A popular approach to pixel labeling problems, such as multiclass image segmentation, is to construct a pairwise conditional Markov random field (CRF) over image pixels where the pairwise term encodes a preference for smoothness within local 4-connected or 8-connected pixel neighborhoods. Recently, researchers have considered higher-order models that encode soft non-local constraints (e.g., label consistency, connectedness, or co-occurrence statistics). These new models and the associated energy minimization algorithms have significantly pushed the state-of-the-art for pixel labeling problems. In this paper, we consider a new non-local constraint that penalizes inconsistent pixel labels between disjoint image regions having similar appearance. We encode this constraint as a truncated higher-order matching potential function between pairs of image regions in a conditional Markov random field model and show how to perform efficient approximate MAP inference in the model. We experimentally demonstrate quantitative and qualitative improvements over a strong baseline pairwise conditional Markov random field model on two challenging multiclass pixel labeling datasets.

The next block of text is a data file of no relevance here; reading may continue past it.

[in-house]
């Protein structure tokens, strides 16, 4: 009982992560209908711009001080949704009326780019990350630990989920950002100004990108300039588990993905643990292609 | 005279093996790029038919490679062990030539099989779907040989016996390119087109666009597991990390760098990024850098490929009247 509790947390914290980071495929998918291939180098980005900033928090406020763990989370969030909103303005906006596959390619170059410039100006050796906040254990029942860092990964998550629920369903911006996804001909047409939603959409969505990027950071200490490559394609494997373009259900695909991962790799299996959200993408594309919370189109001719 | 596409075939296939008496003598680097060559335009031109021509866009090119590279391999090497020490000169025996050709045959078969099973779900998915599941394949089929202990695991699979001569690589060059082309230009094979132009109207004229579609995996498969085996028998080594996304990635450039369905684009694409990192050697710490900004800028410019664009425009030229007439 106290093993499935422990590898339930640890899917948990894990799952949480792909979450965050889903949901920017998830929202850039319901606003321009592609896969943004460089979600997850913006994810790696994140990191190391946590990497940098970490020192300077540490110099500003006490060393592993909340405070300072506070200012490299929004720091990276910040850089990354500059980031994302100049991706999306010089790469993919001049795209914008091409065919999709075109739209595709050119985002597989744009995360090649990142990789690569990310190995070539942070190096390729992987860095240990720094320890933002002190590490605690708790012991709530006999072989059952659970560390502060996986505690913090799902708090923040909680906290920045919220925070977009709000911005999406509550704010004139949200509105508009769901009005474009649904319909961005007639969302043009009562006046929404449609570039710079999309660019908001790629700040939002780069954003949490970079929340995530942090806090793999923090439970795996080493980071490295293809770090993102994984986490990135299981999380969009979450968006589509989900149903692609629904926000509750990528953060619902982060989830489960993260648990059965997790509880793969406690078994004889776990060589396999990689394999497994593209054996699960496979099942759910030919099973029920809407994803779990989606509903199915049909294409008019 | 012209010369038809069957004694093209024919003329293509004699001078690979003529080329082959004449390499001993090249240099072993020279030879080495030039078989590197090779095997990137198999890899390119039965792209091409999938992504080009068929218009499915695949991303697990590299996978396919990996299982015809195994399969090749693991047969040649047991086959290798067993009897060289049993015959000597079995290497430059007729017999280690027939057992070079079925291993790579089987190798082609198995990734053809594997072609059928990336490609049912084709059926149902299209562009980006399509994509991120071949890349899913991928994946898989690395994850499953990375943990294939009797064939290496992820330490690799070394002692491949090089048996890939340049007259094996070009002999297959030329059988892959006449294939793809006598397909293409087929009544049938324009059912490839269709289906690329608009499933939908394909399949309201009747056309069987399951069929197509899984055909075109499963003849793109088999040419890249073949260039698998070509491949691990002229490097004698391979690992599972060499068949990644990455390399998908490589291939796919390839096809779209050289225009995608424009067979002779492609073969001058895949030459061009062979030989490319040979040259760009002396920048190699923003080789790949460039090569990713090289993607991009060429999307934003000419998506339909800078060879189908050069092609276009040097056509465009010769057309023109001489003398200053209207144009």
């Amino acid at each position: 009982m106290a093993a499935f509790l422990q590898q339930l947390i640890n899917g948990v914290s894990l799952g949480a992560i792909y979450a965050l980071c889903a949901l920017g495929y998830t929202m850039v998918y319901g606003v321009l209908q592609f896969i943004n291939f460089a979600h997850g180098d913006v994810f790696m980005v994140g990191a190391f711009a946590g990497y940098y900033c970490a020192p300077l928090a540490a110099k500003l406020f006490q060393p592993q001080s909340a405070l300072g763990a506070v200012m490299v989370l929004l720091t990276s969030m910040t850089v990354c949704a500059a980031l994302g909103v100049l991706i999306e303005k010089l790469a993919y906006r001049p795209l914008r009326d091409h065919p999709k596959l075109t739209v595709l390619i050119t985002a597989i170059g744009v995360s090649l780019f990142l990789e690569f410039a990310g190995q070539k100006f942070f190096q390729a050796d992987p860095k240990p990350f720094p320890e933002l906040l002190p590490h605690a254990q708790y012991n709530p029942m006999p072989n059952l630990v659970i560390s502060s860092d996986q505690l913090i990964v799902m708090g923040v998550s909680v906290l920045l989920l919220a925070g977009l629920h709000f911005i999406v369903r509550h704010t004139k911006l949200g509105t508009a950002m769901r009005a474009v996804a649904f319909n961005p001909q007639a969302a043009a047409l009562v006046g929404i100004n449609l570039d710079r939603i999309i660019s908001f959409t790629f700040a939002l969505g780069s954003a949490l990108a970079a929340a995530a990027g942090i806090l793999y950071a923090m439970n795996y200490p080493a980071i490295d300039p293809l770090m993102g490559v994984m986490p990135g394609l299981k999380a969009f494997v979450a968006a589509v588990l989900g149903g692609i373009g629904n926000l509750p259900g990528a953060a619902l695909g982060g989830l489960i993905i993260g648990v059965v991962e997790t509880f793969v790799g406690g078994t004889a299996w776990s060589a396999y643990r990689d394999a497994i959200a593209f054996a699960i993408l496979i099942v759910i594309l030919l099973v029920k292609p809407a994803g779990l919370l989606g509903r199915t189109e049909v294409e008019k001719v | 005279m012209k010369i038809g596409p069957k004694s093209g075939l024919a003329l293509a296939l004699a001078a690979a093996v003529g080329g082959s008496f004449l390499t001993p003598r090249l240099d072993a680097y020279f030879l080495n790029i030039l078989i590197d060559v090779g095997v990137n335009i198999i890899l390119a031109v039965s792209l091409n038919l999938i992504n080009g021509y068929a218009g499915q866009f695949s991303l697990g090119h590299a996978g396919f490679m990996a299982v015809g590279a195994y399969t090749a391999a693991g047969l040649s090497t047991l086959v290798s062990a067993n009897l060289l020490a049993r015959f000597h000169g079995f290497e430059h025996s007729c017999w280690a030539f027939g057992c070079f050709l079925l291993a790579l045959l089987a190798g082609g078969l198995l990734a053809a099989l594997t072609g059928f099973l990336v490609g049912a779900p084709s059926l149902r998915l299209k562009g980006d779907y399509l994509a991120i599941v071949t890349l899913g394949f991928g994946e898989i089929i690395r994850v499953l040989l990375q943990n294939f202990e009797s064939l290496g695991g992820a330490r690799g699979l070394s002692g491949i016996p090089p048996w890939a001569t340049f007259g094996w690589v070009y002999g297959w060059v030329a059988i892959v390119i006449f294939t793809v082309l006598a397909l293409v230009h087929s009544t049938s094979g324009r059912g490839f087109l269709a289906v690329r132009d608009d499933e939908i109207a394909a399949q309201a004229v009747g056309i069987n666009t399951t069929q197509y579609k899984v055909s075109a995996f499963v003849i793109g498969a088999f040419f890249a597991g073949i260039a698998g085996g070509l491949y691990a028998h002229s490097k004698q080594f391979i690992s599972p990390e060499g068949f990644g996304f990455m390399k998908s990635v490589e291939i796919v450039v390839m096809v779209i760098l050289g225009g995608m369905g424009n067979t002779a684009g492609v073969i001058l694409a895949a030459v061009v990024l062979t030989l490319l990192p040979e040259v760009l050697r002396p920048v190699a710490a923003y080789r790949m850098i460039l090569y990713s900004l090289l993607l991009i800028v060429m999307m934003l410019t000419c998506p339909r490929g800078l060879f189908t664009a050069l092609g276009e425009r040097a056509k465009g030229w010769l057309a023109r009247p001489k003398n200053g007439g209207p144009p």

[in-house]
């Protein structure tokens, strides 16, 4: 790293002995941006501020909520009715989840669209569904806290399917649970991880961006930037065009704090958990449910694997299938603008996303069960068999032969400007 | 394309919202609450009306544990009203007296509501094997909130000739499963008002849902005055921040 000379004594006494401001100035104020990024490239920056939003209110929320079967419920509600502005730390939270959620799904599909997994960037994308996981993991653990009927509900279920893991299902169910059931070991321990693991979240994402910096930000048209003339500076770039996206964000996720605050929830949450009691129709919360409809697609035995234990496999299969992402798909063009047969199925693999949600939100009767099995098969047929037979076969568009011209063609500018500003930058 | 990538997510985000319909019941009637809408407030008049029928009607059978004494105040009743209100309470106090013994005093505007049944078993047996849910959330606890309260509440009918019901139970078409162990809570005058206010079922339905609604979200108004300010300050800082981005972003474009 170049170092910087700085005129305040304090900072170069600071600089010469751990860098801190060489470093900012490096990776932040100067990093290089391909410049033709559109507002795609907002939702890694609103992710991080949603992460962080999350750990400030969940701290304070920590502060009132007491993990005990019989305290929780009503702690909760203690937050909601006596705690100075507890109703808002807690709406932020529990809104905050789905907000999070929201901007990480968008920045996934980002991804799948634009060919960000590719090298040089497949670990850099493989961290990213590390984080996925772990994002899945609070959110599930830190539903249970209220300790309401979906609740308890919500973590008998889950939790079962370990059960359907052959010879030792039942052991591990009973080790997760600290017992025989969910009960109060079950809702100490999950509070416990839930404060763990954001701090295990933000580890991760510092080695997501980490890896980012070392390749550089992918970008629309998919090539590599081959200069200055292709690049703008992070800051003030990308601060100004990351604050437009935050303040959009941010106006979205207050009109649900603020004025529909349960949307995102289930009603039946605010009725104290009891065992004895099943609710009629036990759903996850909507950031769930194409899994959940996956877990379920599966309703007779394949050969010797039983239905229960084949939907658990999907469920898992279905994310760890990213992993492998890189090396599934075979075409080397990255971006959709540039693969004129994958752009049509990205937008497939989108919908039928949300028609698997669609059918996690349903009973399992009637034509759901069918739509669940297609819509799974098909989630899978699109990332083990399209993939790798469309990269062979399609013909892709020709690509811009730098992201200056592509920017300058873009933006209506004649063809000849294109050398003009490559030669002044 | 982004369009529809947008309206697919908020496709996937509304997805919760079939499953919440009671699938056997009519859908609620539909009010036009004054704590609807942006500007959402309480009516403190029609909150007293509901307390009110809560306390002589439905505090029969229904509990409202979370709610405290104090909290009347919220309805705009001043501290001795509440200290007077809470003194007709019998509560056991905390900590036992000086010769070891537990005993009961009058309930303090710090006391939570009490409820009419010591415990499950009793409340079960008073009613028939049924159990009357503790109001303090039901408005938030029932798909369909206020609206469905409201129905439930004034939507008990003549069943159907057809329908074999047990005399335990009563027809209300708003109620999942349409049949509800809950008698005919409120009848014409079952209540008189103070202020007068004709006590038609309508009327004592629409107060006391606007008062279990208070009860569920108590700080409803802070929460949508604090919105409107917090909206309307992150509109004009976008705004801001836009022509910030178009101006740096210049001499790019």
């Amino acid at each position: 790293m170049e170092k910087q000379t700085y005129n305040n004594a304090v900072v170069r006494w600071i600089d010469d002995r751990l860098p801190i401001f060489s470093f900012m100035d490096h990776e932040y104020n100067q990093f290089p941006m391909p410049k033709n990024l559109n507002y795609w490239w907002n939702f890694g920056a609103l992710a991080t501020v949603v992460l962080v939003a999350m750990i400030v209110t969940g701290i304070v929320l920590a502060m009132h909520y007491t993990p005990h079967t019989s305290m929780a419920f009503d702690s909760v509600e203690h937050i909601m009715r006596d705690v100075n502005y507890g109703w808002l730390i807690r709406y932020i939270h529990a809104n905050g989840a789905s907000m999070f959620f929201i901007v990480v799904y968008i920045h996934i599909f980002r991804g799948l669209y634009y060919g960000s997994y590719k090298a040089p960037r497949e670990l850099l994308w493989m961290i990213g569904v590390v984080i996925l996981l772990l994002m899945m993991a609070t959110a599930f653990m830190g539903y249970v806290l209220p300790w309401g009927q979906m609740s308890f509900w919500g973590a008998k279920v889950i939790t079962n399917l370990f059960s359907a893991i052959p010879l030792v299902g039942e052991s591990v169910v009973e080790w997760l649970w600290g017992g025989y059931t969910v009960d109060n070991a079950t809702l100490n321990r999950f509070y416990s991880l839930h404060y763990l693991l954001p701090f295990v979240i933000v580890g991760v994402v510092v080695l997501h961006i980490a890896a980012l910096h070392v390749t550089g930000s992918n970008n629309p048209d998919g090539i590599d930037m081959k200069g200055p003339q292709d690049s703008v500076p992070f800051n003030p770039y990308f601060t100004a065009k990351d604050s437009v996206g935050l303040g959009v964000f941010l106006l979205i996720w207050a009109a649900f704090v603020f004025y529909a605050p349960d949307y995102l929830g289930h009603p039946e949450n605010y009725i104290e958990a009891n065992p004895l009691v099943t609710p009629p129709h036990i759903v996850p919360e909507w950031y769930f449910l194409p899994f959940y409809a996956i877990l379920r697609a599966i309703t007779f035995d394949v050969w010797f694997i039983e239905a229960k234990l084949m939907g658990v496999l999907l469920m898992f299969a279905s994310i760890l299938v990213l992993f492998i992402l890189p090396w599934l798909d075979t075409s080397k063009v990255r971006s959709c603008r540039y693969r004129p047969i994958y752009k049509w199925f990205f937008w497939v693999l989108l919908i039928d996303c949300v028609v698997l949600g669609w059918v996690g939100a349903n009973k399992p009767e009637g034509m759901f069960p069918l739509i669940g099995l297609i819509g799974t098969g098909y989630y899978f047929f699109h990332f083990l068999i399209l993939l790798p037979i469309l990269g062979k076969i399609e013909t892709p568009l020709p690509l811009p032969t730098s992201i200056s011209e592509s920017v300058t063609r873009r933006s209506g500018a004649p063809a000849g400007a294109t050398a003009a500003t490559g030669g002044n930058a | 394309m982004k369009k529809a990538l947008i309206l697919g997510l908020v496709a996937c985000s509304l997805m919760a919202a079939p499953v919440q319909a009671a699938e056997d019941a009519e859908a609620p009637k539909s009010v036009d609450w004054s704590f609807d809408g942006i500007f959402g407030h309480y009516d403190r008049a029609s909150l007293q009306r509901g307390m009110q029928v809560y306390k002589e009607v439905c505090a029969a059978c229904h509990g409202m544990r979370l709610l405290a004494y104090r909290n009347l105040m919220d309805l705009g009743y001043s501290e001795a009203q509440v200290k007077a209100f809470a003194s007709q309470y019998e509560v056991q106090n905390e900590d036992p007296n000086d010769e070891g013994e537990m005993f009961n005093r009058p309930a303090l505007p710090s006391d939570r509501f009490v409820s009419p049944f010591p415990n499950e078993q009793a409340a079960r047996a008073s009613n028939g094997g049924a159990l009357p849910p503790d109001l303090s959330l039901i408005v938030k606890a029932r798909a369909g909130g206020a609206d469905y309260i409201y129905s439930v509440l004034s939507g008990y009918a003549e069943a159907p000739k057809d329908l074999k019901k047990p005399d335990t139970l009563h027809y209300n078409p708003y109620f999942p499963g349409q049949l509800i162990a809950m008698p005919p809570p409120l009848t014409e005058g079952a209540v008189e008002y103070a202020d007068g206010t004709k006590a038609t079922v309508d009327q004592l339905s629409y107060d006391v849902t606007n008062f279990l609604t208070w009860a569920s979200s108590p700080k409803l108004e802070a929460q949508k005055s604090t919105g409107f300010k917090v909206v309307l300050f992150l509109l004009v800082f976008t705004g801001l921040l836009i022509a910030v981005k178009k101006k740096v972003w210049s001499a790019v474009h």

6 Figures and Tables
Figure 1. Schematic showing the mapping between two regions P and Q. We wish to penalize labelings in which the two regions disagree on corresponding pixel assignments, yp and yq .
Table 1. Pixelwise semantic labeling accuracy for 21-class MSRC  and 8-class Stanford Background  datasets. Compares baseline unary and pairwise CRF model against model with non-truncated and truncated higher-order matching potentials.
Figure 2. Truncated higher-order matching potential. The potential penalizes disagreement between labels, yp and yq , of corresponding pixels within matched regions, P and Q, up to some maximum penalty, Mmax.
Figure 4. Illustration of weights ((d) and (g)) assigned to pixels within matched regions ((b) and (c), and (e) and (f), respectively). Panels (d) and (g) are colored with red indicating a higher weight.
Figure 5. Plot showing percentage agreement between corresponding pixels in matched regions with respect to (i) ground-truth labels, (ii) output from our model with higher-order matching potentials, (iii) baseline CRF output, and (iv) unary model output.
Figure 7. Best viewed in color. Example results from our multiclass pixel labeling experiments on the 8-class Stanford Background dataset . See Figure 6 for description of panels.
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